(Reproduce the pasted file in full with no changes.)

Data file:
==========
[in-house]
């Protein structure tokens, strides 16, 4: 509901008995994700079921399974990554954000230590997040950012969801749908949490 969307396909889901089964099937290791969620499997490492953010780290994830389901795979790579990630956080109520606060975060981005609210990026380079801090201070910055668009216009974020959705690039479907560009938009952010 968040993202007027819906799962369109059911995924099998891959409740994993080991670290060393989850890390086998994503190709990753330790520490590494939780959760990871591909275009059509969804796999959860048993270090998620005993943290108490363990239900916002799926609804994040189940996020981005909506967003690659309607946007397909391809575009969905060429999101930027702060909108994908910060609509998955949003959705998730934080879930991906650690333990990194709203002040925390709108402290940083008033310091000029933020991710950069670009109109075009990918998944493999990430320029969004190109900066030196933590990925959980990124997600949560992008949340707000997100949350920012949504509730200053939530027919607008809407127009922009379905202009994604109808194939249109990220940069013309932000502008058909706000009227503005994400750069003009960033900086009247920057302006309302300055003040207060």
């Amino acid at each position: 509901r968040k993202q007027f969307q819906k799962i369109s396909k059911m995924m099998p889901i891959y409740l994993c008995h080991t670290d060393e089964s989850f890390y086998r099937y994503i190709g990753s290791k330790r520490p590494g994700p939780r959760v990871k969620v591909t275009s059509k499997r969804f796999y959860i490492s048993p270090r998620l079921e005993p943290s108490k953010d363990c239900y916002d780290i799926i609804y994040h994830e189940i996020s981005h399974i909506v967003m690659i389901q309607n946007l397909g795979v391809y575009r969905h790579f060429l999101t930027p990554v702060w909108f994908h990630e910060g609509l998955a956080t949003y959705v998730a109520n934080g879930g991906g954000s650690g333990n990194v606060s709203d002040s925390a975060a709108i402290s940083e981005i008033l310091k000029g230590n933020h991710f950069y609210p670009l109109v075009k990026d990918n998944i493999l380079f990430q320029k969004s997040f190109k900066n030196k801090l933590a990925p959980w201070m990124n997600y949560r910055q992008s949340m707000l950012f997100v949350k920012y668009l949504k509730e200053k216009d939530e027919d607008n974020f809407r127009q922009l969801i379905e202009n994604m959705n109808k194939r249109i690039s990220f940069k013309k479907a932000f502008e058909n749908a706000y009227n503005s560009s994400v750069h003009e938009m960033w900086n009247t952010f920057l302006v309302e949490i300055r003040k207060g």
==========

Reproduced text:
[in-house]
């Protein structure tokens, strides 16, 4: 509901008995994700079921399974990554954000230590997040950012969801749908949490 969307396909889901089964099937290791969620499997490492953010780290994830389901795979790579990630956080109520606060975060981005609210990026380079801090201070910055668009216009974020959705690039479907560009938009952010 968040993202007027819906799962369109059911995924099998891959409740994993080991670290060393989850890390086998994503190709990753330790520490590494939780959760990871591909275009059509969804796999959860048993270090998620005993943290108490363990239900916002799926609804994040189940996020981005909506967003690659309607946007397909391809575009969905060429999101930027702060909108994908910060609509998955949003959705998730934080879930991906650690333990990194709203002040925390709108402290940083008033310091000029933020991710950069670009109109075009990918998944493999990430320029969004190109900066030196933590990925959980990124997600949560992008949340707000997100949350920012949504509730200053939530027919607008809407127009922009379905202009994604109808194939249109990220940069013309932000502008058909706000009227503005994400750069003009960033900086009247920057302006309302300055003040207060």
């Amino acid at each position: 509901r968040k993202q007027f969307q819906k799962i369109s396909k059911m995924m099998p889901i891959y409740l994993c008995h080991t670290d060393e089964s989850f890390y086998r099937y994503i190709g990753s290791k330790r520490p590494g994700p939780r959760v990871k969620v591909t275009s059509k499997r969804f796999y959860i490492s048993p270090r998620l079921e005993p943290s108490k953010d363990c239900y916002d780290i799926i609804y994040h994830e189940i996020s981005h399974i909506v967003m690659i389901q309607n946007l397909g795979v391809y575009r969905h790579f060429l999101t930027p990554v702060w909108f994908h990630e910060g609509l998955a956080t949003y959705v998730a109520n934080g879930g991906g954000s650690g333990n990194v606060s709203d002040s925390a975060a709108i402290s940083e981005i008033l310091k000029g230590n933020h991710f950069y609210p670009l109109v075009k990026d990918n998944i493999l380079f990430q320029k969004s997040f190109k900066n030196k801090l933590a990925p959980w201070m990124n997600y949560r910055q992008s949340m707000l950012f997100v949350k920012y668009l949504k509730e200053k216009d939530e027919d607008n974020f809407r127009q922009l969801i379905e202009n994604m959705n109808k194939r249109i690039s990220f940069k013309k479907a932000f502008e058909n749908a706000y009227n503005s560009s994400v750069h003009e938009m960033w900086n009247t952010f920057l302006v309302e949490i300055r003040k207060g």